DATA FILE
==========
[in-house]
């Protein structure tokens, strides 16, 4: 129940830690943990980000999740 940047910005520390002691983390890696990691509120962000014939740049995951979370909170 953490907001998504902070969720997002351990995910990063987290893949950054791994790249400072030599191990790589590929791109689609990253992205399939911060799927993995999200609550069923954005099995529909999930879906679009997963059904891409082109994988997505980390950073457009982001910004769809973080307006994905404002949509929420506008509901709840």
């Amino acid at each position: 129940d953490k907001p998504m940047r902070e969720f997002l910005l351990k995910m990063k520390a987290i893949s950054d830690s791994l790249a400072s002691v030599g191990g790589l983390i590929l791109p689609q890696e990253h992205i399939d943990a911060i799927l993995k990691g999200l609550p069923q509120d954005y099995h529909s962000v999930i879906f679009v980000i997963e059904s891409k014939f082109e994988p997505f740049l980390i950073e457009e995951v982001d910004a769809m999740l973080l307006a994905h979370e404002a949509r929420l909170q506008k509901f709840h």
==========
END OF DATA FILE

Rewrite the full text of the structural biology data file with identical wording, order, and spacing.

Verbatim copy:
[in-house]
């Protein structure tokens, strides 16, 4: 129940830690943990980000999740 940047910005520390002691983390890696990691509120962000014939740049995951979370909170 953490907001998504902070969720997002351990995910990063987290893949950054791994790249400072030599191990790589590929791109689609990253992205399939911060799927993995999200609550069923954005099995529909999930879906679009997963059904891409082109994988997505980390950073457009982001910004769809973080307006994905404002949509929420506008509901709840």
């Amino acid at each position: 129940d953490k907001p998504m940047r902070e969720f997002l910005l351990k995910m990063k520390a987290i893949s950054d830690s791994l790249a400072s002691v030599g191990g790589l983390i590929l791109p689609q890696e990253h992205i399939d943990a911060i799927l993995k990691g999200l609550p069923q509120d954005y099995h529909s962000v999930i879906f679009v980000i997963e059904s891409k014939f082109e994988p997505f740049l980390i950073e457009e995951v982001d910004a769809m999740l973080l307006a994905h979370e404002a949509r929420l909170q506008k509901f709840h």